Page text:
FP-tree [23]. Ezeife constructed a generalized FP-tree, which stored all the large and

non-large items, for incremental mining without rescanning databases [9]. Koh et al.

adjusted FP trees also based on two support thresholds [15], but with a more complex

adjusting procedure and spending more computation time than the one proposed in

this paper. Some related researches are still in progress.

2. 2

The pre-large-itemset algorithm

A pre-large itemset is not truly large, but may be large with a high probability in

the future. Two support thresholds, a lower support threshold and an upper support

threshold, are used to realize this concept. The upper support threshold is the same as

that used in the conventional mining algorithms. The support ratio of an itemset must

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other hand, the lower support threshold defines the lowest support ratio for an itemset

to be treated as pre-large. An itemset with its support ratio below the lower threshold

is thought of as a small itemset. Pre-large itemsets act like buffers in the incremental

mining process and are used to reduce the movements of itemsets directly from large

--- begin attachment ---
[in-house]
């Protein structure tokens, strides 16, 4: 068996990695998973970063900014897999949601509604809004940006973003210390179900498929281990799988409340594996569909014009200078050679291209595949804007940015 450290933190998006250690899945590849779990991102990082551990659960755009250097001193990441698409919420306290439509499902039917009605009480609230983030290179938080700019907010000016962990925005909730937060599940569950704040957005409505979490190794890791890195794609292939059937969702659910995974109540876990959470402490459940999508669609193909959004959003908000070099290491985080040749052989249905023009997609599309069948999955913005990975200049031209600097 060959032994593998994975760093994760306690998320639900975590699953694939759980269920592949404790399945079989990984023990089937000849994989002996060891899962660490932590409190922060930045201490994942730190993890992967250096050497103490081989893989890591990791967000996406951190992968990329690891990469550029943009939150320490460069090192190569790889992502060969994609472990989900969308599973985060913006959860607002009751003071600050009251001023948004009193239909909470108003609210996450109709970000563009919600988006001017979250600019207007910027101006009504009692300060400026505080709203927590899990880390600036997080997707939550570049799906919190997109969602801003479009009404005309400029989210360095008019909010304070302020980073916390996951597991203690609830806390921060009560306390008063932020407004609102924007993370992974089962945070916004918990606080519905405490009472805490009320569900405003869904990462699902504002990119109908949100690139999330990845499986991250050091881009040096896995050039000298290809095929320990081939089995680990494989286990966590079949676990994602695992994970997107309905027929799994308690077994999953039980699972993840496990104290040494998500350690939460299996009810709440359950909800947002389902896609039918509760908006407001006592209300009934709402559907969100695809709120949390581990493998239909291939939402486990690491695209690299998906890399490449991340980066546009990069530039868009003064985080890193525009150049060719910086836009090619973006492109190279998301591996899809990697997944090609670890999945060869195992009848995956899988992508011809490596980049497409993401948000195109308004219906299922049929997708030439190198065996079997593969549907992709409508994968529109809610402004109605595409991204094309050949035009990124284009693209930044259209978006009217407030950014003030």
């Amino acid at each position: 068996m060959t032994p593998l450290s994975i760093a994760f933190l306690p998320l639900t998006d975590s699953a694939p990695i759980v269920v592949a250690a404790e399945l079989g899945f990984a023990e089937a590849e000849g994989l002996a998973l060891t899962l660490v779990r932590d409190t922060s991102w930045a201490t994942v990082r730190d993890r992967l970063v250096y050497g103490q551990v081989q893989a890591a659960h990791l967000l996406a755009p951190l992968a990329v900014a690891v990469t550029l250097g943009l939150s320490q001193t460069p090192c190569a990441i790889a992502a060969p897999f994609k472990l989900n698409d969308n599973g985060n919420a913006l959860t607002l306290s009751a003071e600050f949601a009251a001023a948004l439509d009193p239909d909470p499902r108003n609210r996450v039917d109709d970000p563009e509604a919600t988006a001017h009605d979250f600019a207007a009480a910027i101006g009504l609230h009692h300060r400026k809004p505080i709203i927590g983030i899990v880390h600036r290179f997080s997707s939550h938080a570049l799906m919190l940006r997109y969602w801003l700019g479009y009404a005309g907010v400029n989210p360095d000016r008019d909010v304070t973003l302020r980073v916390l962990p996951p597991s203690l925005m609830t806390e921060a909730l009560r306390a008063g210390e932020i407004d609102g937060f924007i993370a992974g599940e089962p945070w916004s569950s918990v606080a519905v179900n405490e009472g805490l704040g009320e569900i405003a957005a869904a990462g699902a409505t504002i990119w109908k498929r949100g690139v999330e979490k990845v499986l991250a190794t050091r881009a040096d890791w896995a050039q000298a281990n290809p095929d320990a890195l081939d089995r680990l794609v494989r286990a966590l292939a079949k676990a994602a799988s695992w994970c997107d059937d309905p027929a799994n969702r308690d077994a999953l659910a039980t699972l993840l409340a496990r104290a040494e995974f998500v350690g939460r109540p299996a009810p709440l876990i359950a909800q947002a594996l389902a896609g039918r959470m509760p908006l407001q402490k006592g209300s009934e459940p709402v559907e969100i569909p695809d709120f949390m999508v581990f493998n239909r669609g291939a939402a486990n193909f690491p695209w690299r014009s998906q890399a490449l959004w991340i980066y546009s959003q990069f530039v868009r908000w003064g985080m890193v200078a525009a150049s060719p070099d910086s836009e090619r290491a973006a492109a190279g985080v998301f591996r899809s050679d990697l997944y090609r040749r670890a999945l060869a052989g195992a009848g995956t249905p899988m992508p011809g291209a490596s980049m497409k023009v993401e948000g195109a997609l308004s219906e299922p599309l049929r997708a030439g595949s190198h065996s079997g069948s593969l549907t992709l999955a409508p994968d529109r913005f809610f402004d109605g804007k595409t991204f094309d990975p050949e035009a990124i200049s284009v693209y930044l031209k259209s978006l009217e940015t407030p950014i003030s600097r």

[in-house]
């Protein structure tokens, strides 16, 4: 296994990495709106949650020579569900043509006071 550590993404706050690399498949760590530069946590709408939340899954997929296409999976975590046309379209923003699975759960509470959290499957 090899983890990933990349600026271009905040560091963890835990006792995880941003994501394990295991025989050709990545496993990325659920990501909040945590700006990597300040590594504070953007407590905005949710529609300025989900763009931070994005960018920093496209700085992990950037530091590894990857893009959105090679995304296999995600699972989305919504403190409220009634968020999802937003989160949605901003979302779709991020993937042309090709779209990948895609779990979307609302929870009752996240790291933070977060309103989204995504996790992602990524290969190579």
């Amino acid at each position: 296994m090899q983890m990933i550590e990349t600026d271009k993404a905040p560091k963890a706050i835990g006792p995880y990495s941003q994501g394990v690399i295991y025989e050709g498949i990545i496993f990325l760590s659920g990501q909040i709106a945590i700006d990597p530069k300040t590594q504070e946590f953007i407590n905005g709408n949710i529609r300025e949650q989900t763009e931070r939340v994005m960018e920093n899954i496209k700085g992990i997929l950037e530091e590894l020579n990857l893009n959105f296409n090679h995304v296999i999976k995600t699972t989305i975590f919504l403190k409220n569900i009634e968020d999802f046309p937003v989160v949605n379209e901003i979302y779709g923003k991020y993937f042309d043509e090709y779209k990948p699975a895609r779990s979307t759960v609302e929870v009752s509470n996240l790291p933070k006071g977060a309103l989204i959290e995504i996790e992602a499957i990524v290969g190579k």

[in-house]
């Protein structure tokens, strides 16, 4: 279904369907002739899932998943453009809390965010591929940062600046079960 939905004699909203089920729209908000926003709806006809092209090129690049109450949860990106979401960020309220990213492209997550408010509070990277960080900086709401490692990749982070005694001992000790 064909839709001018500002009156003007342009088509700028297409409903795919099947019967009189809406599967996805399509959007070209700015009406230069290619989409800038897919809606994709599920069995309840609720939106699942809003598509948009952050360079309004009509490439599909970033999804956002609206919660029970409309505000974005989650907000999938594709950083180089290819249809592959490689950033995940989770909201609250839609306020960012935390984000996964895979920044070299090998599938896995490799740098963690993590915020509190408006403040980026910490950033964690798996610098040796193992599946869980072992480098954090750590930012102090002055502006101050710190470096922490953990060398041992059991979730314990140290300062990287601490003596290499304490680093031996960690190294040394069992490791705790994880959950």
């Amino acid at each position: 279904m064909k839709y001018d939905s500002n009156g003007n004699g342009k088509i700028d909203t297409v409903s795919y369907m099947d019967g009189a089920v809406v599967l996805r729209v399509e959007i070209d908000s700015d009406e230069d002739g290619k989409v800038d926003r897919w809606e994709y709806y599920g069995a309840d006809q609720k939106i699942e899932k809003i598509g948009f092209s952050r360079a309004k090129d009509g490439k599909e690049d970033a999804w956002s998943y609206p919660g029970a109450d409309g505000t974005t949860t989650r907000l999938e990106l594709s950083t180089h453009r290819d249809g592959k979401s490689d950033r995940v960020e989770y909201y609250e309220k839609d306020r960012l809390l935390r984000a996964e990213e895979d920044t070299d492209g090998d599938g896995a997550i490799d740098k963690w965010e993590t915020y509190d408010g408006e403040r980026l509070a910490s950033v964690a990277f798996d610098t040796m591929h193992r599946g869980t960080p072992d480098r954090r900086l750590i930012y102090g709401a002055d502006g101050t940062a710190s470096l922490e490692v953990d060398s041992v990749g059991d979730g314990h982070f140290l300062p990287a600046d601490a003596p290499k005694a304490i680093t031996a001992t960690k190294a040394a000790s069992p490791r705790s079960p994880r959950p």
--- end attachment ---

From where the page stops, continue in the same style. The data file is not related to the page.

to small and vice-versa.

Considering an original database and transactions which are newly inserted by

the two support thresholds, itemsets may fall into one of the following nine cases

illustrated in Figure 1.

Figure 1: Nine cases arising from adding new transactions to existing databases

Cases 1, 5, 6, 8 and 9 will not affect the final association rules according to the

weighted average of the counts. Cases 2 and 3 may remove existing association rules,

and cases 4 and 7 may add new association rules. If we retain all large and pre-large

itemsets with their counts after each pass, then cases 2, 3 and case 4 can be handled

Large itemsets Large itemsets Pre-large itemsets Original database New transactions Small itemsets Small itemsets

Case 1 Case 2 Case 3 Case 4 Case 5 Case 6 Case 7 Case 8 Case 9

Pre-large itemsets Large itemsets Large itemsets Pre-large itemsets Original database New transactions Small itemsets Small itemsets

Case 1 Case 2 Case 3 Case 4 Case 5 Case 6 Case 7 Case 8 Case 9

Pre-large itemsets

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easily. Also, in the maintenance phase, the ratio of new transactions to old

transactions is usually very small. This is more apparent when the database is growing

larger. It has been formally shown that an itemset in case 7 cannot possibly be large

for the entire updated database as long as the number of transactions is smaller than

the number f shown below [13]:

f =       u l u S d S S 1 ) ( ,

where f is the safety number of the new transactions, Su is the upper threshold, Sl is the

lower threshold, and d is the number of original transactions.

A summary of the nine cases and their results is given in Table 1 [13].

Table 1: Nine cases and their results

Cases: Original – New Results

Case 1: Large – Large Always large

Case 2: Large - Pre-large Large or pre-large,

Determined from existing information

Case 3: Large - Small Large or pre-large or small,

Determined from existing information